“He’s what we call TC -- a tough cover,” Porter told reporters after Okongwu went for 20 points and 10 rebounds in USC’s 76-65 victory over the Pilots. “His size, his motor, his athleticism. He’s so quick to the ball. He just never quits.”

Okongwu inhales rebounds, treats the rim as his personal property and -- this is something coach Steve Kerr adores -- also can guard multiple positions.

Observing Okongwu, one sees an elite athlete offering at various times similarities to Adebayo (high motor), Montrezl Harrell (sheer relentlessness), Tristan Thompson (beastly rebounding), Ben Wallace (rim protection) and John Collins (inside scoring).

The most notable weakness in Okongwu’s game is his offense outside the paint. He has no three-ball and doesn’t space the floor. One look at the Warriors’ roster, however, leads to the belief they’ve already got that element covered with shooters like Stephen Curry, Klay Thompson and Andrew Wiggins.

Okongwu is bound to run into the shopworn canard that he is “too small” to play center. The Warriors can look past that and see a wingspan that is 7-foot-1, a vertical leap approaches 40 inches and a physique from the muscle factory.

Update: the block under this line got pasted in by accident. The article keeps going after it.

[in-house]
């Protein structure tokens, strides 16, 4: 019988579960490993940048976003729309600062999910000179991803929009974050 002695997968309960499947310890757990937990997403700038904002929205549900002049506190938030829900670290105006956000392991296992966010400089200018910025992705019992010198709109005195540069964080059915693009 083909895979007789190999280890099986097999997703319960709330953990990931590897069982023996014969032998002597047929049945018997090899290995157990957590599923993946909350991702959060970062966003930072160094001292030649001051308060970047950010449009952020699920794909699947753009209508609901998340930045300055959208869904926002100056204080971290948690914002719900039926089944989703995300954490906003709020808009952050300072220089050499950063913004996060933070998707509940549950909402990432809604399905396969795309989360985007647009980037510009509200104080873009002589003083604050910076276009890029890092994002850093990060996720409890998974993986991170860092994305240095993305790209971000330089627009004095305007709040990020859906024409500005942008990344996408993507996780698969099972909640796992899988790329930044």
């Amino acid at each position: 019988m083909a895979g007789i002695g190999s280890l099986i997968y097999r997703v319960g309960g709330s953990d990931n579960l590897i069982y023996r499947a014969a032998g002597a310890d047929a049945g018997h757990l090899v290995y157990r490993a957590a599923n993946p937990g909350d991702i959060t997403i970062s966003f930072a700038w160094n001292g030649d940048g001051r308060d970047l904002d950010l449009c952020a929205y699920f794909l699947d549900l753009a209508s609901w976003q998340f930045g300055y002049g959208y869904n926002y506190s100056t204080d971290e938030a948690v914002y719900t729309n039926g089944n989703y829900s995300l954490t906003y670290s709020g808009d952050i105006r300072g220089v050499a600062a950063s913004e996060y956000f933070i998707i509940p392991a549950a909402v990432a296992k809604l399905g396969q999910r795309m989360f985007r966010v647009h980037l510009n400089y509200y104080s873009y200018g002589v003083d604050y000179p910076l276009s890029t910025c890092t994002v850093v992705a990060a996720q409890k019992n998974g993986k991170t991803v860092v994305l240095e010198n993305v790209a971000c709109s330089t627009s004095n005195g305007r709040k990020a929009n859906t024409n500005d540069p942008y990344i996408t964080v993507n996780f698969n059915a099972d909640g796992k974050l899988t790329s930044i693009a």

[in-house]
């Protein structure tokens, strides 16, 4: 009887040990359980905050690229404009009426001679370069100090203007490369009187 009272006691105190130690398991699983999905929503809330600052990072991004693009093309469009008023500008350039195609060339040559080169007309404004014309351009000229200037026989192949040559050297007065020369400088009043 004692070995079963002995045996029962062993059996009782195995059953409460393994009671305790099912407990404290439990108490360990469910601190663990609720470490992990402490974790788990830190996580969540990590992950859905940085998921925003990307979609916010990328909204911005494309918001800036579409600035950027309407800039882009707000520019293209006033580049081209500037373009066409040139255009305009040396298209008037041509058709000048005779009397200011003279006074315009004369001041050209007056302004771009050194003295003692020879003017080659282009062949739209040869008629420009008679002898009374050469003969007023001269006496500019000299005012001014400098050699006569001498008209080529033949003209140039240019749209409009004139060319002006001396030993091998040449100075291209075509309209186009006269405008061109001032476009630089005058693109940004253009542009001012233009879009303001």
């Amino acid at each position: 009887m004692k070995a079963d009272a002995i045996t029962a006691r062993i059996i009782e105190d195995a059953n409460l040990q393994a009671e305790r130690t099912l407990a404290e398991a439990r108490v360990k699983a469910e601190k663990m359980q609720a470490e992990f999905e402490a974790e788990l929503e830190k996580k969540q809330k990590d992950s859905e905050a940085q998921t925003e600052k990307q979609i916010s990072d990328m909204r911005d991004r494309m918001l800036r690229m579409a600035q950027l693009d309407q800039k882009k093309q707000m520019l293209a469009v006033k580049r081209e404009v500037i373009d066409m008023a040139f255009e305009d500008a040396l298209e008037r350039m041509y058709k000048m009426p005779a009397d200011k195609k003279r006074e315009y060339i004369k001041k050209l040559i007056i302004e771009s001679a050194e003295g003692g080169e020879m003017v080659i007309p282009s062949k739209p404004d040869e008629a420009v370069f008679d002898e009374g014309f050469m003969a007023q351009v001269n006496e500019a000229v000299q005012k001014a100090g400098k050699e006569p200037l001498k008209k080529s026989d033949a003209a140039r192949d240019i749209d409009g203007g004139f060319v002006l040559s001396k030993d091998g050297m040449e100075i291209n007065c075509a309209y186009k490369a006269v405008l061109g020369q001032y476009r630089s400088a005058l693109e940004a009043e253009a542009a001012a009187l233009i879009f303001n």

Besides, their best lineup in recent years featured a 6-foot-6 center who many scouts considered too small to be effective at power forward. Right, Draymond?

Okongwu is a consensus lottery pick, the only question being how high.

The Warriors, with the worst record in the NBA, could have the No. 1 overall pick and can’t drop lower than the fifth pick. They must discern whether Okongwu is worthy of being a top-five pick, even as most scouts are skeptical of that.

Should the Warriors land the No. 1 pick and are interested in Okongwu, another question they’d have to ponder is how far down can they trade and still secure him?

[RELATED: NBA mock draft 4.0: Predicting Warriors, Kings' lottery picks]

Here’s what they want no part of -- failing to select Okongwu in the draft, whenever it occurs, and three years later wishing they had.

Onyeka Okongwu profile

Position: Power forward/center
Class: Freshman
Birthdate: Dec. 11, 2000 (19)
Hometown: Los Angeles
2019-20 stats: 16.2 points (61.6 percent FG, 25.0 percent 3p, 72.0 percent FT), 8.6 rebounds, 2.7 blocks.
Height: 6-foot-9
Weight: 235
What they’re saying: “He’s a quality individual, he works hard and has a world of potential. That’s the scary thing. He’s only 19. He’s special now, but his work ethic tells me he’s determined to keep getting better. And probably will.” – Eastern Conference scout.